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Petitioner - Appellant,


BOBBY BOONE, Warden, Mack Alford Correctional Center,

Respondent - Appellee.

No. 99-5167

(D.C. No. 98-CV-715-K)

(Northern District of Oklahoma)


Before BRORBY, EBEL and LUCERO, Circuit Judges.

State prisoner Mark E. Lewis, appearing pro se, requests a certificate of appealability to contest the district court's denial of his petition for a writ of habeas corpus. The district court dismissed his petition as untimely pursuant to 28 U.S.C. § 2244(d). Because Lewis fails to make a substantial showing of the denial of a constitutional right, we decline to issue a certificate of appealability. See 28 U.S.C. § 2253(c).

A jury convicted Lewis of four counts of first-degree rape and one count each of forcible sodomy and larceny from a house. The Oklahoma Court of Criminal Appeals affirmed his convictions on March 25, 1993, and therefore they became final on or about June 24, 1993, following the expiration of the 90-day time period for filing a petition for writ of certiorari in the United States Supreme Court. See 28 U.S.C. § 2244(d)(1)(A).

Approximately four years later, Lewis filed a petition for post-conviction relief. The precise date of this filing is uncertain from the record before us. However, it is a matter of record that the Tulsa County District Court denied post-conviction relief on October 20, 1997. It appears the Oklahoma Court of Criminal Appeals rejected as untimely Lewis's appeal of that denial on January 28, 1998.

On September 18, 1998, Lewis filed his application for federal habeas relief. The district court dismissed it as untimely pursuant to 28 U.S.C. § 2244(d). This provision of the Antiterrorism and Effective Death Penalty Act ("AEDPA"), effective April 24, 1996, provides that "[a] 1-year period of limitation shall apply to an application for a writ of habeas corpus by a person in custody pursuant to the judgment of a State court." 28 U.S.C. § 2244(d)(1). It also provides for tolling of the time limit while "a properly filed application for State post-conviction or other collateral review" is pending in state court. 28 U.S.C. § 2244(d)(2).

To avoid retroactivity problems, we have construed the limitation period of § 2244(d) to run from AEDPA's effective date, April 24, 1996, in the case of prisoners whose convictions became final prior to that date. See Hoggro v. Boone, 150 F.3d 1223, 1225-26 (10th Cir. 1998). Furthermore, we have recognized that the state court tolling provision of § 2244(d)(2) applies to this one-year grace period. See id. at 1226.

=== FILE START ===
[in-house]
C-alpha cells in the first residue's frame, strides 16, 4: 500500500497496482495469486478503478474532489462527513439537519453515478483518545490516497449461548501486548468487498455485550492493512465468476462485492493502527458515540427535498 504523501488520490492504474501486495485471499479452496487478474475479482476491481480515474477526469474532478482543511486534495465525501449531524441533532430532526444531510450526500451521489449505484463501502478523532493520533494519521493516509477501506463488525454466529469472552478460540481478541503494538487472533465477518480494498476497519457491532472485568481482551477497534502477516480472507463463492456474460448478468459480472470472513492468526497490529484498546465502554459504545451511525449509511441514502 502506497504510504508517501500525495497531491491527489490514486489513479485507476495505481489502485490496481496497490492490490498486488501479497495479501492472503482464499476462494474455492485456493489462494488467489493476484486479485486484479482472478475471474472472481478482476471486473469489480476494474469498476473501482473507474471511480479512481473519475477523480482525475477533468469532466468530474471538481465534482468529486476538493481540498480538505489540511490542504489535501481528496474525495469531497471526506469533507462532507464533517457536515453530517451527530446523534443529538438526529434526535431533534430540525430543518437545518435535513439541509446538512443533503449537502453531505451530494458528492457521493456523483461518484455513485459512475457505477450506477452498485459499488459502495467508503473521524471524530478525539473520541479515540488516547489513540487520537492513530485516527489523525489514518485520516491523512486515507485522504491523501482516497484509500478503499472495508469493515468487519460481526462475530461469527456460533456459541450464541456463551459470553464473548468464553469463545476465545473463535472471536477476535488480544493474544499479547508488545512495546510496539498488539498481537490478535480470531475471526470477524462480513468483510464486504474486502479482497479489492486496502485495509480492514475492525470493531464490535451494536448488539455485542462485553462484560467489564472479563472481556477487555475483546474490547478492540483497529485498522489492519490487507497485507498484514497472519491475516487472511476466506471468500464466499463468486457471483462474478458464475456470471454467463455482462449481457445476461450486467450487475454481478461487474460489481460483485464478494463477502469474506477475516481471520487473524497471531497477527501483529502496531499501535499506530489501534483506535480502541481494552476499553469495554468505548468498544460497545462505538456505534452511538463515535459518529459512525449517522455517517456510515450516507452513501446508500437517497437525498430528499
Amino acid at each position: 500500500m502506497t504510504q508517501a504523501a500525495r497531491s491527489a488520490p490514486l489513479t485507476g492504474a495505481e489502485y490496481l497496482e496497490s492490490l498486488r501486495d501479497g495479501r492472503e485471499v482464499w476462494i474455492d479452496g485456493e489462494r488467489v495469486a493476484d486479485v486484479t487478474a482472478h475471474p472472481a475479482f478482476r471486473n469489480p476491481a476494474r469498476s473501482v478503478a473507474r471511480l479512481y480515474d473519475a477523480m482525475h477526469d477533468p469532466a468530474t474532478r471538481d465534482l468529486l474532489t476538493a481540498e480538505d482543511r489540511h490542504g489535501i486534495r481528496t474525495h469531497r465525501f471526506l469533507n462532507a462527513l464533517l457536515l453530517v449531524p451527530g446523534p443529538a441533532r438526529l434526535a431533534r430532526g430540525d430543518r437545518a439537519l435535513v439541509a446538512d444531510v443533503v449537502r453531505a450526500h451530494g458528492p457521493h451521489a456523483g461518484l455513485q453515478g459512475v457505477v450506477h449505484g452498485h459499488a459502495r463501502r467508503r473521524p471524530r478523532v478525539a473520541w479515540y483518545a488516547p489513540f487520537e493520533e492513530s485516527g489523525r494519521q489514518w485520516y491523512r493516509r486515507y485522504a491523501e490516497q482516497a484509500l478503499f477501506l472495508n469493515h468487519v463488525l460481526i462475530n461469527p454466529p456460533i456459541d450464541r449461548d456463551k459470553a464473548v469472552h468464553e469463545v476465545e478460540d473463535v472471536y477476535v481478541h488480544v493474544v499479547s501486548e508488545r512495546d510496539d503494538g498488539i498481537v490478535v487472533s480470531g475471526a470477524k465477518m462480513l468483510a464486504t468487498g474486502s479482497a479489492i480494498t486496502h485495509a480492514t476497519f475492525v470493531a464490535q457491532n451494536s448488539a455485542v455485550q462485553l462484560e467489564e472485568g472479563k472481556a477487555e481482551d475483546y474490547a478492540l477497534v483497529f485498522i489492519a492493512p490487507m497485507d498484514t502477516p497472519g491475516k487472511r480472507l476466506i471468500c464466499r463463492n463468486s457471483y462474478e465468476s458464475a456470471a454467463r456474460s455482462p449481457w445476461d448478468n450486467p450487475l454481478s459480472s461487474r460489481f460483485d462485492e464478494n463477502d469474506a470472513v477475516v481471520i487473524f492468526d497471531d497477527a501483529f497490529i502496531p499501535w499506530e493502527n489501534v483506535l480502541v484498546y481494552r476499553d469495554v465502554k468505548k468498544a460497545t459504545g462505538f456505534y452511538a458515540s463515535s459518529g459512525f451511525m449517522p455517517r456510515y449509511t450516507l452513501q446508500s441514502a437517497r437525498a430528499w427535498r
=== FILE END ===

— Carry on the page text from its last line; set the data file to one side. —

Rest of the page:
Lewis challenges the district court's finding of untimeliness. First, he asserts in his brief on appeal that he submitted his request for state post-conviction relief to the prison mail system on April 22, 1997, one day before the expiration of the AEDPA limitations grace period. Under the prison mailbox rule, he argues, this began tolling of the limitations period pursuant to 28 U.S.C. § 2244(d)(2). The one-year grace period for inmates whose convictions became final prior to AEDPA's effective date is subject to tolling pursuant to § 2244(d)(2). See Hoggro, 150 F.3d at 1226. However, even were Lewis's unsupported assertions of filing his state post-conviction application prior to April 23, 1997, correct, his habeas petition would still be untimely.(1) Such filing would leave only one day of the limitations period remaining after denial of state post-conviction relief. It appears Lewis waited nearly another eleven months from the denial of his state post-conviction application in October 1997 before filing of his federal habeas petition in September 1998. Even if his state appeal of the denial of post-conviction relief (which the OCCA apparently dismissed as untimely and therefore cannot constitute a "properly filed application" under 28 U.S.C. § 2244(d)(2)) had been properly filed and therefore tolled the AEDPA limitations period, Lewis's federal habeas petition would still be untimely, because some eight months lapsed between the OCCA's ruling in January 1998 and Lewis's habeas filing in September 1998.

Lewis asserts that an unconstitutional state-created impediment to filing his application prevented him from filing, thereby triggering a later onset of the limitations period pursuant to 28 U.S.C. § 2244(d)(1)(A). This alleged violation apparently refers to the right of access to courts discussed in Bounds v. Smith, 430 U.S. 817, 821-22 (1977), modified by Lewis v. Casey, 518 U.S. 343, 351-55 (1996). Prisoners do have a constitutional right of access to the courts to challenge the validity of their sentence, and part of this constitutional right is a requirement that prison officials assist inmates in filing nonfrivolous legal claims "by providing prisoners with adequate law libraries or adequate assistance from persons trained in the law." Lewis, 518 U.S. at 346 (quoting Bounds, 430 U.S. at 828); see also Penrod v. Zavaras, 94 F.3d 1399, 1403 (10th Cir. 1996) (per curiam) (applying Lewis and Bounds to a claim of inadequate access to a prison law library).